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Neutrophil–lymphocyte ratio and platelet–lymphocyte ratio as predictors of MS severity: a retrospective cohort study



Multiple sclerosis (MS) is a disabling immune-mediated disease of the central nervous system. Ministry of Health and Population’s statistics show that MS comprise 1.4% of all neurological diseases, putting into consideration, current economic crisis; it is needed to predict disease severity with an acceptable cost-effective method. Complete blood count (CBC) parameters are supposed to be cheap, and simple markers for the systemic inflammatory state. This study aims at evaluating role of neutrophil–lymphocyte ratio (NLR) and platelet–lymphocyte ratio (PLR) in predicting the severity of MS. Therefore, this retrospective cohort study was done on 150 MS patients attending MS clinic during year 2022. All patients were subjected to complete medical history. Estimation of the disability was done through the extended disability status scale (EDSS) and analysis of different parameters of baseline CBC before starting therapy.


A cutoff value of NLR ≥ 2.95 and PLR ≥ 201.5 could predict prognosis of MS. Risk factors of sever MS are high NLR, PLR, high body mass index and absence of disease-modifying therapy.


Neutrophil/lymphocyte ratio and platelet/lymphocyte ratio are cheap valid useful predictors of increased relapse rate and severity in MS. Highlighting the role of both ratios at time of first diagnosis helps physicians to predict prognosis of patients in context of severity. Paying special attention to those with higher ratios can lead to improve patient outcome and reducing disease burden.


Multiple sclerosis (MS) is a changeable, complex often disabling central nervous system (CNS) demyelinating disease characterized by an abnormal response of the body immune system which is focused against the CNS destroying myelin sheath in the brain and spinal cord causing functional disability [1]. It is more common in females than males between 20 and 40 years; its prevalence is progressively increasing due to increased awareness of the disease and improvement of diagnostic methods [2].

There are many MS subtypes; the most common of these is relapsing–remitting MS (RRMS). It is accounted for 85% of cases, manifested by recurrent neurological symptoms lasting from days to weeks. Clinical picture differs from mild symptoms to sever disability. These symptoms show partial or nearly complete recovery with treatment [3].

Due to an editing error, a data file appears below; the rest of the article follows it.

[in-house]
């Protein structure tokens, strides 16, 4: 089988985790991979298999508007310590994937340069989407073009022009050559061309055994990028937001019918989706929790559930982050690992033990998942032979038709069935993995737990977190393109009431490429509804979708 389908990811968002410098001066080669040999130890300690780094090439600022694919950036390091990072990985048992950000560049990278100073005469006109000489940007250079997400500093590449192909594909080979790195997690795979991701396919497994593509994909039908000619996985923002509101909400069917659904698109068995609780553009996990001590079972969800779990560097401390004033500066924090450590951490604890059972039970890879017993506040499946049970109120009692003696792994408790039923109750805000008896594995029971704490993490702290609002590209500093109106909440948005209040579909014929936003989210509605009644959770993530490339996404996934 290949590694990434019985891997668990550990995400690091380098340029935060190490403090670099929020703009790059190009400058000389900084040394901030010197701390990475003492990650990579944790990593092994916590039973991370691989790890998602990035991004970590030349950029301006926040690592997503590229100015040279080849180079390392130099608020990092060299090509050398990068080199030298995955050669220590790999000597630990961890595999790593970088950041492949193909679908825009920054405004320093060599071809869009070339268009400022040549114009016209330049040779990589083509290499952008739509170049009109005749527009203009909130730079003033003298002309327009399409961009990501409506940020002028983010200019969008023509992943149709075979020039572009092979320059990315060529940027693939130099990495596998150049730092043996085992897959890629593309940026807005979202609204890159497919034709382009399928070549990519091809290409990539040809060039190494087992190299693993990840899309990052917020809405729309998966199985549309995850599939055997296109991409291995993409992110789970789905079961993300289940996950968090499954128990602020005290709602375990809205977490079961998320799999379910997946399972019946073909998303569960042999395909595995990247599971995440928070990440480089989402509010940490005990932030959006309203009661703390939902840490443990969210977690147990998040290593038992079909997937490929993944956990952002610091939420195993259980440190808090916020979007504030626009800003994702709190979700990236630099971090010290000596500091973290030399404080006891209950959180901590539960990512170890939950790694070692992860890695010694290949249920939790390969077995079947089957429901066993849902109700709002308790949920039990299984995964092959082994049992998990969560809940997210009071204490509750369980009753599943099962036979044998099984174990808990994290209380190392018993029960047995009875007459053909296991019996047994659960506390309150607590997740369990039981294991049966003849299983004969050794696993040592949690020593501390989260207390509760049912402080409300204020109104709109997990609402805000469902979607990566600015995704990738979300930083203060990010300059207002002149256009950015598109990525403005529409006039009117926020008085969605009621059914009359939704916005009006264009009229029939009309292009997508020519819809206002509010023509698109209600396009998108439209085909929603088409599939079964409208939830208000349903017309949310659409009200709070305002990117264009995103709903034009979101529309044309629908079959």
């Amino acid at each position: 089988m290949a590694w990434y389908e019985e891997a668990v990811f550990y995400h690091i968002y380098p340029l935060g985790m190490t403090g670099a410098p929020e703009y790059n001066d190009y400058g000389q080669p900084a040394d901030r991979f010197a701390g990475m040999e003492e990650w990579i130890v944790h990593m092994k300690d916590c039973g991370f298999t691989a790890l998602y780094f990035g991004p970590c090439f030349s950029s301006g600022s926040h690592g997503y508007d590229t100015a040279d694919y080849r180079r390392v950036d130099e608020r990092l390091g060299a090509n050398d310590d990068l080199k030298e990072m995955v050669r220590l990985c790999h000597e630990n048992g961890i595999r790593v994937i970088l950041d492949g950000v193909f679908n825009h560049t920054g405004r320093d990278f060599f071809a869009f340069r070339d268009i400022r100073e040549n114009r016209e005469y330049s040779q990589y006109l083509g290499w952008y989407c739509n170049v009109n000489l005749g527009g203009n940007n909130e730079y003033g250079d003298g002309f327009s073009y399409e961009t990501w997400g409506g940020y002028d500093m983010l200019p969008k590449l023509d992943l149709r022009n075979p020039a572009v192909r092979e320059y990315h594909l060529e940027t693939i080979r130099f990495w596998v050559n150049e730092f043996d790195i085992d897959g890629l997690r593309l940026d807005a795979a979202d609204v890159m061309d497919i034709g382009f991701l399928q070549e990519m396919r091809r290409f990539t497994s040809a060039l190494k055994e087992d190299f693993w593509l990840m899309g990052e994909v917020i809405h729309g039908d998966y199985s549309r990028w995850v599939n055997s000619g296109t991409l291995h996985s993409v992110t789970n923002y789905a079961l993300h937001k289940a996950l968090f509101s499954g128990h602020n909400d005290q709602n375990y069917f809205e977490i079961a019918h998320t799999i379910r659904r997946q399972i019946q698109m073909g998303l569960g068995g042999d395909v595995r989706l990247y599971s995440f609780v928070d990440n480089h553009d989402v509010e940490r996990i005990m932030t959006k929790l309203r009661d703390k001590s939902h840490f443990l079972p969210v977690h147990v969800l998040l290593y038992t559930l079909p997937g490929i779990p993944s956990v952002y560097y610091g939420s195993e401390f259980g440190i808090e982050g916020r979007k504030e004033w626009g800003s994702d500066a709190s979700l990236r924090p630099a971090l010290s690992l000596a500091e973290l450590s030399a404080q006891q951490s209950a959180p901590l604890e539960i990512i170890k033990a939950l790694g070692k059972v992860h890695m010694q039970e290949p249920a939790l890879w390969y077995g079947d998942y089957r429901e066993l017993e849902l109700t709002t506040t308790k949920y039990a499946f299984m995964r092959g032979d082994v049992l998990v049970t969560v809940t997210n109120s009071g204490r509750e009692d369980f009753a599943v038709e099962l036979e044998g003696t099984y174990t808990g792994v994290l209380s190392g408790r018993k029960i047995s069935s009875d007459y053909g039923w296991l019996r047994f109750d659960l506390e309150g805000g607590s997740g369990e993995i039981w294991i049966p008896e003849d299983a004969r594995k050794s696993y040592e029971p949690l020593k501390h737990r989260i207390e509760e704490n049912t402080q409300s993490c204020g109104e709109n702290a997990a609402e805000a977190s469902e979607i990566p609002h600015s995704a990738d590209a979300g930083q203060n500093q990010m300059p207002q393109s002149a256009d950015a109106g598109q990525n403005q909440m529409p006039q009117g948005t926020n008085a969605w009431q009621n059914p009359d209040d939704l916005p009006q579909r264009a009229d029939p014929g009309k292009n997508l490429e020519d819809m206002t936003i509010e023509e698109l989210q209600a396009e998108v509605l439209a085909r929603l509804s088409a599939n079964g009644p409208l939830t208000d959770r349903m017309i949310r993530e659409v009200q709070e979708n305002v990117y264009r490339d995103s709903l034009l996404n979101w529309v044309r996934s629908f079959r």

Within 10–15 years of disease onset, if the patient is not treated adequately, the RRMS will convert into secondary progressive multiple sclerosis (SPMS) with increasing patient disability [4]. Progressed disability from the disease onset without relapses occurs in Primary progressive MS [5]. It is diagnosed by magnetic resonance imaging (MRI) and cerebrospinal fluid (CSF) oligoclonal bands and Ig G index [3].

Despite unclear etiology of MS, immunologic, infectious, inherited or environmental factors play an important role [6]. Chronic neurodegeneration caused by systemic inflammation plays a major remarkable role in MS pathogenesis through pro-inflammatory cytokines and the motivation of both adaptive and innate immune cells [7]. Multiple sclerosis is associated with many autoimmune diseases as type 1 diabetes mellitus and rheumatoid arthritis [8].

The pathophysiology of MS has two different hypotheses, the first is the inside–out that claimed that the inflammation starts inside CNS, the second is outside–in that postulated that T cells activated in the periphery and enter CNS through blood brain barrier (BBB) [9, 10].

The inflammatory process leads to destruction of myelin and production of CNS antigens. Persistence of inflammation leads to deterioration and disease progression [11].

MS affects hematological profile, hence, complete blood count (CBC) is routinely used by physicians to understand overall health of the patients [5]. The variable elements of complete blood count involving neutrophil–lymphocyte ratio, monocyte–lymphocyte ratio and platelet–lymphocyte ratio are considered as simple and effective markers of different branches of medicine as oncology [12], degenerative diseases [13, 14], autoimmune and inflammatory disorders including MS [15, 16].

There are metabolic instabilities red blood cell (RBC) membranes in MS. Impaired membrane fluidity also changes in the RBC profile, mainly in its oxygen-carrying capacity in MS [17].